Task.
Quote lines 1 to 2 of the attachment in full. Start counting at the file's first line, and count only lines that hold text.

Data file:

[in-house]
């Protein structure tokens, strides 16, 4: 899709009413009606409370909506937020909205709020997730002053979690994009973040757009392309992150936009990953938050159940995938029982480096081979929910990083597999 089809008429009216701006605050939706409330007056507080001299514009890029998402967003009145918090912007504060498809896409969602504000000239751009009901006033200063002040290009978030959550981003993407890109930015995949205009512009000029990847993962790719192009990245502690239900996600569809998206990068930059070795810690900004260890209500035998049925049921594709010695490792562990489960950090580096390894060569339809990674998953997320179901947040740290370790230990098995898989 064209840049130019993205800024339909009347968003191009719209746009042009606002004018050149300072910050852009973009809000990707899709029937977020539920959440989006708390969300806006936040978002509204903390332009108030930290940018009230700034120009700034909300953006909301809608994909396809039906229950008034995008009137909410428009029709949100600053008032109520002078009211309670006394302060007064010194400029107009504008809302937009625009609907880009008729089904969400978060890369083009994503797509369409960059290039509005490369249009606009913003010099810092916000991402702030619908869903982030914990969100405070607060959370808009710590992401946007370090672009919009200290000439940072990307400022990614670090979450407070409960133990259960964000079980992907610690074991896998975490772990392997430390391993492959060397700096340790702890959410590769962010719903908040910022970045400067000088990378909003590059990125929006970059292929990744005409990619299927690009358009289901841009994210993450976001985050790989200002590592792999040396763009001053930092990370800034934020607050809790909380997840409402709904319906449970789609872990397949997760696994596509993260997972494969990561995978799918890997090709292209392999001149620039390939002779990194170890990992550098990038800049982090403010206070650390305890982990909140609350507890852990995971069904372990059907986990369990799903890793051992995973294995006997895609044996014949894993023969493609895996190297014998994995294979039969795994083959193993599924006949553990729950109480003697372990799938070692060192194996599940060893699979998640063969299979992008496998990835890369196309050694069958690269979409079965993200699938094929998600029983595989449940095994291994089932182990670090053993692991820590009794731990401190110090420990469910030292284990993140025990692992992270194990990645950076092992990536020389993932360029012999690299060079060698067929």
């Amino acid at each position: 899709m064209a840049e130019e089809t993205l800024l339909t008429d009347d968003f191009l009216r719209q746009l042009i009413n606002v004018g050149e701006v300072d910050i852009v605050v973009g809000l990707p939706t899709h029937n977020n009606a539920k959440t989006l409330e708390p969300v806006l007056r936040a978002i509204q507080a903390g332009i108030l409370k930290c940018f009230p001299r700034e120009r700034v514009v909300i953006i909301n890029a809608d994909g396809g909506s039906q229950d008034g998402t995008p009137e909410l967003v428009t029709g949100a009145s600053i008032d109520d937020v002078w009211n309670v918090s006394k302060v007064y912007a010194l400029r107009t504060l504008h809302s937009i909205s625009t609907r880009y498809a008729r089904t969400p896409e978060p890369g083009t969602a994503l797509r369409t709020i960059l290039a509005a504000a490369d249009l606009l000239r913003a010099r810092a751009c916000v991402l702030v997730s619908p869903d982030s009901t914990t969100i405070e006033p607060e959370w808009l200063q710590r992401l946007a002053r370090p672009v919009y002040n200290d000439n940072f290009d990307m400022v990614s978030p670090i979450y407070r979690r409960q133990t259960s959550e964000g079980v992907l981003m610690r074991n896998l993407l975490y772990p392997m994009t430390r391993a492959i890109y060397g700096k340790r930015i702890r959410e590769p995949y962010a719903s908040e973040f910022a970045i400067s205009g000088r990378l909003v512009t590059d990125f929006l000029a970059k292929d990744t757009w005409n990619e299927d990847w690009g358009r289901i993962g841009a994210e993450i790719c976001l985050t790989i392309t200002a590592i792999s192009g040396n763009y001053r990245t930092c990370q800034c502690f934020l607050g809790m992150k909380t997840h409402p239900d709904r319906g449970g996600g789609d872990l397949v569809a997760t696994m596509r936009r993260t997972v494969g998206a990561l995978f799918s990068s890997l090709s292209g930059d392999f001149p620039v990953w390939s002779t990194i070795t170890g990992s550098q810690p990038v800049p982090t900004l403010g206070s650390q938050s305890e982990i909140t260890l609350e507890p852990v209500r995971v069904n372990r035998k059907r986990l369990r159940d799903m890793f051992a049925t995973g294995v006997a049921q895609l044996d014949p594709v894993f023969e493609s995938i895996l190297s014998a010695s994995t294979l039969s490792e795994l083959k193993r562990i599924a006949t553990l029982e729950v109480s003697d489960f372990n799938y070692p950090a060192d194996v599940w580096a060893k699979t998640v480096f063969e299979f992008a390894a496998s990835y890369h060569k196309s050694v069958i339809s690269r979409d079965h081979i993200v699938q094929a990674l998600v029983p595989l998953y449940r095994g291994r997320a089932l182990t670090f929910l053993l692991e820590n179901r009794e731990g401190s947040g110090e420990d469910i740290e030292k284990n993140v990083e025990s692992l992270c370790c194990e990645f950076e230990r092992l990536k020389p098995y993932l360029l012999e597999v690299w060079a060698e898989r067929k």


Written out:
[in-house]
């Protein structure tokens, strides 16, 4: 899709009413009606409370909506937020909205709020997730002053979690994009973040757009392309992150936009990953938050159940995938029982480096081979929910990083597999 089809008429009216701006605050939706409330007056507080001299514009890029998402967003009145918090912007504060498809896409969602504000000239751009009901006033200063002040290009978030959550981003993407890109930015995949205009512009000029990847993962790719192009990245502690239900996600569809998206990068930059070795810690900004260890209500035998049925049921594709010695490792562990489960950090580096390894060569339809990674998953997320179901947040740290370790230990098995898989 064209840049130019993205800024339909009347968003191009719209746009042009606002004018050149300072910050852009973009809000990707899709029937977020539920959440989006708390969300806006936040978002509204903390332009108030930290940018009230700034120009700034909300953006909301809608994909396809039906229950008034995008009137909410428009029709949100600053008032109520002078009211309670006394302060007064010194400029107009504008809302937009625009609907880009008729089904969400978060890369083009994503797509369409960059290039509005490369249009606009913003010099810092916000991402702030619908869903982030914990969100405070607060959370808009710590992401946007370090672009919009200290000439940072990307400022990614670090979450407070409960133990259960964000079980992907610690074991896998975490772990392997430390391993492959060397700096340790702890959410590769962010719903908040910022970045400067000088990378909003590059990125929006970059292929990744005409990619299927690009358009289901841009994210993450976001985050790989200002590592792999040396763009001053930092990370800034934020607050809790909380997840409402709904319906449970789609872990397949997760696994596509993260997972494969990561995978799918890997090709292209392999001149620039390939002779990194170890990992550098990038800049982090403010206070650390305890982990909140609350507890852990995971069904372990059907986990369990799903890793051992995973294995006997895609044996014949894993023969493609895996190297014998994995294979039969795994083959193993599924006949553990729950109480003697372990799938070692060192194996599940060893699979998640063969299979992008496998990835890369196309050694069958690269979409079965993200699938094929998600029983595989449940095994291994089932182990670090053993692991820590009794731990401190110090420990469910030292284990993140025990692992992270194990990645950076092992990536020389993932360029012999690299060079060698067929």